Recently, I saw Meryl Streep and Alec Baldwin’s new movie, “It’s Complicated.” Most of the time, I was laughing uncontrollably. I can’t even remember when I last laughed that hard. The hilarity stopped abruptly when, near the end, I saw the looks on their adult children’s faces. Each one a kaleidoscope of bewilderment, pain, and grief. The rawness and purity of their inner conflict was so affecting my heart stood still.
We all know how momentous a divorce is for children who are still living at home, but it is also devastating to adult children, even if they are hundreds of miles away. Parents are distracted during a divorce, and often assume adult children are fine. Unfortunately. that is rarely the case. Because they look and act like adults, unless a parent probes, they will miss the emotional detritus the divorce left behind. Minimizing collateral damage done to adult offspring, happens almost automatically, as parents have other fish to fry. They may be dating, remarried, or alone and coping. Whatever their situation, the parents are adjusting to major life changes, and preoccupied.
Young adults are especially good at acting as if they are more mature than they really are, which keeps parents oblivious. If the kids live away from home, it is even easier for parents to be unaware of the devastation their offspring might feel. To complicate matters more, young adults may not acknowledge the extent of their grief to themselves, as they may be afraid it will overwhelm them. Asking doesn’t always help, since the newly independent child wants to see him or herself as capable of coping, and may not want to burden the grieving parent. Moreover, if they had been emotionally unavailable to support a grieving parent during the divorce, they may think they can’t ask for help they didn’t provide. If the parent has moved on to a new relationship the adult child may feel it is inappropriate to bring up the past. Take heart, if there was a history of open communication before the divorce it will resume. If there wasn’t, what better time to start a new chapter?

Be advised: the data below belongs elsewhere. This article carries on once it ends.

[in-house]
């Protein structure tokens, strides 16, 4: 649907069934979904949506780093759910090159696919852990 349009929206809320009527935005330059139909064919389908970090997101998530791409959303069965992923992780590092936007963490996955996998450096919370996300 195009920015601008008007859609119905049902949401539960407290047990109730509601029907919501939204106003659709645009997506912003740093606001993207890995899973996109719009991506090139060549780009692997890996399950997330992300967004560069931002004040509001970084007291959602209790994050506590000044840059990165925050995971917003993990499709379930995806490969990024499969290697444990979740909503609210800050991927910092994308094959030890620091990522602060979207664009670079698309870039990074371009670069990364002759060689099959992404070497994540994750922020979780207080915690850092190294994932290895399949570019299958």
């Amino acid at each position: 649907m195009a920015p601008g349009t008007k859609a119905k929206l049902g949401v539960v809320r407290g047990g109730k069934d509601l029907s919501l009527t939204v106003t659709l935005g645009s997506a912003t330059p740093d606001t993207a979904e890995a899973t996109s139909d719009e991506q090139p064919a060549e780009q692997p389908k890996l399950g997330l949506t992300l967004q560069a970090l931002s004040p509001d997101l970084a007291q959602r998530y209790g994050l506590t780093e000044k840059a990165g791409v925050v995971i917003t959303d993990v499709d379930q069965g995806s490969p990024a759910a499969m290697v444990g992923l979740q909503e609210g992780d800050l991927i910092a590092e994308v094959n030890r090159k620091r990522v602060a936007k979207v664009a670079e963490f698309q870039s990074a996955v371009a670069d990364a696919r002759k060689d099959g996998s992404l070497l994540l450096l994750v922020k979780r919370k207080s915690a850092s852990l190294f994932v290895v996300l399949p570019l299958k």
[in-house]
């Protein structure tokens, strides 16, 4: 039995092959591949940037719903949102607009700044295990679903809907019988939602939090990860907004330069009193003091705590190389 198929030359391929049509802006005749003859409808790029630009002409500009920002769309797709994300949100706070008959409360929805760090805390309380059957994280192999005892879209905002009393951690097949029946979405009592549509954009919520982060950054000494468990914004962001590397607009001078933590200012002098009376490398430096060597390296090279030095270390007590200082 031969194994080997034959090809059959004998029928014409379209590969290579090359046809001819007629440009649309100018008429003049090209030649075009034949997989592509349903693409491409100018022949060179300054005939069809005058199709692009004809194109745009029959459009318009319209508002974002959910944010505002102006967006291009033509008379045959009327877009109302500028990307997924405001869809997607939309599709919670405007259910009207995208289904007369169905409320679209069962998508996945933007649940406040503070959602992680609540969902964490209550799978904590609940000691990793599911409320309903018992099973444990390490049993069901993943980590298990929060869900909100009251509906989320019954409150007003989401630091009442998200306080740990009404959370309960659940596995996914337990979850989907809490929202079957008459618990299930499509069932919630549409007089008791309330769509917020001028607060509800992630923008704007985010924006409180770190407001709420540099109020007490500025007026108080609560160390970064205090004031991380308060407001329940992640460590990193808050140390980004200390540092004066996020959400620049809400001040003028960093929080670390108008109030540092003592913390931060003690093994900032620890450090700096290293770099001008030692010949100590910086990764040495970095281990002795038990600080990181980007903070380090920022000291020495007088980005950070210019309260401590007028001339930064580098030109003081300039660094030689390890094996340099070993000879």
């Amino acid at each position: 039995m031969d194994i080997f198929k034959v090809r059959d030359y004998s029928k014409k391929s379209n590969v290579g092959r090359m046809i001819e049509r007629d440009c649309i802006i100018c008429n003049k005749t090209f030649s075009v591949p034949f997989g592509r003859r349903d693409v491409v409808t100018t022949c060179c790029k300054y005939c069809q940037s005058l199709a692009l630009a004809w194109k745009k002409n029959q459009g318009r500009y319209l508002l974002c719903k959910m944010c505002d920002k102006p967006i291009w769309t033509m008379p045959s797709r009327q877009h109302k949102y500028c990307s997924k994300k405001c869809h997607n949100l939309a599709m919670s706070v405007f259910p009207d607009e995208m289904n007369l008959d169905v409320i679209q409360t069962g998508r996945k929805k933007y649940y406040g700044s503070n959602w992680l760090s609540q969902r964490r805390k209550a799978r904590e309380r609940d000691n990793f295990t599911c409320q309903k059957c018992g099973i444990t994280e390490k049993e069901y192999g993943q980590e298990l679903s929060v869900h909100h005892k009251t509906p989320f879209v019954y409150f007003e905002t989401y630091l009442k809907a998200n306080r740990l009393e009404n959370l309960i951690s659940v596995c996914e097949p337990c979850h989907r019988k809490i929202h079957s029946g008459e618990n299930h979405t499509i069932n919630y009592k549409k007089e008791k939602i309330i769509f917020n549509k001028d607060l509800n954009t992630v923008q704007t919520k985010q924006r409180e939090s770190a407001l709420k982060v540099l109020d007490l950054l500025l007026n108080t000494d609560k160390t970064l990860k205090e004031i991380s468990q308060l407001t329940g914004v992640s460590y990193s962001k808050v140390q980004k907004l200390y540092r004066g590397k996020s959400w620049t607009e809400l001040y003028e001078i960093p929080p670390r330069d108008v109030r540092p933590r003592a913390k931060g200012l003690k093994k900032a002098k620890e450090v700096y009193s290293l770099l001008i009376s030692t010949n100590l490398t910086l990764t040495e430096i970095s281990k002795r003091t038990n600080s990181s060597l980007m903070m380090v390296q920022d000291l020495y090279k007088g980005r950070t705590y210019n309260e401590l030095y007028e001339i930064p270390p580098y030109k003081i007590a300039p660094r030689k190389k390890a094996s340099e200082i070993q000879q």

Therapists speculate that, depending on the length of the marriage, it can take from 2-7 years to feel like yourself again. That is 2-7 years after the ink has dried. During that time, you are on a trajectory of healing that moves you forward into balance and wholeness. It is a good idea to keep these numbers in mind when helping your adult children, as it sets more realistic goals for them, too. (See: Responses To: Get Over It Already.)
Whether re-coupled or alone, post-divorce parents are distracted and can inadvertently ignore their adult children’s needs. Think of it as emotional triage: the most obvious, life-threatening issues need attention first. Once the dust settles, the children can get more attention. This is quite different from divorcing with younger kids at home, since their daily presence makes it obvious how they are processing every nuance of their evolving life, including adjusting to their parents’ new relationship. (See: Post-Divorce, Relating To Adult Children.)
Judith Wallerstein, the Grande Dame of divorce research for the past four decades, always maintained that, if handled well, divorce wouldn’t have lasting negative effects on children. A few years ago, she recanted. After reading through 25 years of data she found long-term negative results from divorce, even when the children were adults at the time of the split. You could argue that many life experiences have emotional residuals. We all know how being bullied, taunted, or demeaned has far reaching psychological effects. Every experience shapes you and your world view, so why wouldn’t divorce? It almost seems absurd at worst, and naive at best, to have thought it wouldn’t leave a life-altering impression.